Sexual Orientation Discrimination in the Workplace: Definition, Laws & Cases

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  • 0:00 Sexual Orientation…
  • 0:46 The History
  • 2:30 Laws and Cases
  • 5:01 Lesson Summary
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Lesson Transcript
Instructor: JC Wright
In this lesson you will learn about sexual orientation discrimination. We'll also cover the laws that were created to protect individuals based on their sexual orientation as well as court cases surrounding discrimination in the workplace.

Sexual Orientation Discrimination

Sexual orientation discrimination is when people are treated unfairly because of their sexual orientation, their perceived sexual orientation, or by their association to someone of a different orientation.

It is important to mention that sexual orientation includes all sexual orientations, but the discrimination almost always involves the LGBT, or lesbian, gay, bisexual, transgender community, which will be the primary focus of this lesson. In recent years, due to the visibility of unequal treatment of this minority, more and more companies, as well as the federal government, have invested resources in ensuring the safety of employees who are subject to sexual orientation discrimination.

The History

It's important to look at some of the history of the LGBT community to give context to its continuing struggles. Let's start with the Stonewall riots, which are generally credited with giving rise to the gay liberation movement in the United States. In the 1950s and '60s, it wasn't uncommon for police to specifically target gay establishments. But a 1969 raid by police at the Stonewall Inn in New York City didn't go as planned, resulting in a series of violent protests by members of the gay community against police. The result was even more activism in the city. Within months, activists had organized to create safe spaces for gays and lesbians to gather, and publications had sprung up to promote gay and lesbian rights.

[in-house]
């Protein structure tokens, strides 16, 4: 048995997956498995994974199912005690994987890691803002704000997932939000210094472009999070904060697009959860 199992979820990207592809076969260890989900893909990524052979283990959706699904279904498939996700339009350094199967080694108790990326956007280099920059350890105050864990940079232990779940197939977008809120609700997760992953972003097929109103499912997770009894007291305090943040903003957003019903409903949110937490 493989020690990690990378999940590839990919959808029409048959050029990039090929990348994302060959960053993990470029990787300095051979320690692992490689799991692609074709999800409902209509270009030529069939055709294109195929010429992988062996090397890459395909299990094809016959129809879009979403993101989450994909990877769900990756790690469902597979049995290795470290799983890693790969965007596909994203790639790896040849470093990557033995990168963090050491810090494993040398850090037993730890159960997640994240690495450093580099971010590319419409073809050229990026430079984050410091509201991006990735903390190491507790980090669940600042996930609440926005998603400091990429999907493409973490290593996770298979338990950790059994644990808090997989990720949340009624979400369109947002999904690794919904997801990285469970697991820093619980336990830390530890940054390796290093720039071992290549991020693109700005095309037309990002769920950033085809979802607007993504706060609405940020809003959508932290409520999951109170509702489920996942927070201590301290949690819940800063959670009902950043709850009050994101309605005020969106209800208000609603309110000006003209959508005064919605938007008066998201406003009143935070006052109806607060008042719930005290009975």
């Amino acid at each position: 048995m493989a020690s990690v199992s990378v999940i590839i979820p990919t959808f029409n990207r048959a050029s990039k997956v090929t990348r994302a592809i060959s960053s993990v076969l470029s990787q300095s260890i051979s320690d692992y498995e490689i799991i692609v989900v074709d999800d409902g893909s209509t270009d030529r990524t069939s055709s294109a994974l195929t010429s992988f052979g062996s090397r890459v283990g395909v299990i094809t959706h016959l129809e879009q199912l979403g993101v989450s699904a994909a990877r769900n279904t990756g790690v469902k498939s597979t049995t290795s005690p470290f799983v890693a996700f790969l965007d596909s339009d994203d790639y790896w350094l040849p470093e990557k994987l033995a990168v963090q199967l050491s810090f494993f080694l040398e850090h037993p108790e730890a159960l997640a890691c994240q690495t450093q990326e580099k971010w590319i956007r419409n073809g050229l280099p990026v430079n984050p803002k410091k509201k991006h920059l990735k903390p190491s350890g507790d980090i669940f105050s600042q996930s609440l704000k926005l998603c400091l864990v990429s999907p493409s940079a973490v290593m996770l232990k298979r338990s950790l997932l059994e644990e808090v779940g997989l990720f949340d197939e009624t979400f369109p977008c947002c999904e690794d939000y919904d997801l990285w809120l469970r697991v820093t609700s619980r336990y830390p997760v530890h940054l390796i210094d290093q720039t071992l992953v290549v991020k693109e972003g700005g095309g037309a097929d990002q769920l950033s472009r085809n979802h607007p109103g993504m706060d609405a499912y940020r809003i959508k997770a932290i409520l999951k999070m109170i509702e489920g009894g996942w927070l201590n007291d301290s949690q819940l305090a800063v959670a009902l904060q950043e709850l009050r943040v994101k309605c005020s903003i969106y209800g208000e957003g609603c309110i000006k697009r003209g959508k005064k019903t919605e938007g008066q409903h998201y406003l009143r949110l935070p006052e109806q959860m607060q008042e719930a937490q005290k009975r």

LGBT activism also came to the forefront in the 1980s during the height of the AIDS epidemic in America. The media labeled AIDS a gay disease and diagnosed patients were, for the most part, ignored and deprived of proper medical attention. That is, until the LGBT community pulled together to advocate for AIDS patients and lobby the government for funds for care, treatment, and prevention of the disease.

The new millennium brought to light the fight for marriage equality. Throughout American history, certain populations were restricted to marry one another: Slaves were not allowed to marry because they were considered property, interracial marriage was not legal until the late 1960s, and same sex couples didn't have the same right to marriage as their heterosexual counterparts in all states until June 2015.

Laws and Cases

The LGBT community has been fighting for almost 50 years outside of the workplace, but what strides have been legally enforced to finally get the fair and equal treatment that's deserved by all people inside the workplace? Hate crimes that are based on sexual orientation are punishable by federal law under the Matthew Shepard and James Byrd, Jr. Hates Crimes Prevention Act. This law was passed by Congress in 2009 and protects against any acts of violence that are motivated by gender, sexual orientation, gender identity, or disability. This law also requires funding (millions of dollars) to state and local governments for adequate resources to investigate hate crimes, as well as requiring statistical tracking of crimes based on gender and gender identity.

The Equal Employment Opportunity Commission is an agency that enforces laws that prohibit workforce discrimination. In 2011, this organization included lesbian, gay, and bisexual individuals and ruled that any acts of discrimination within these groups violated Title VII of the Civil Right Act of 1964. This act prohibits discrimination in employment based on sex, race, color, national origin, and religion.

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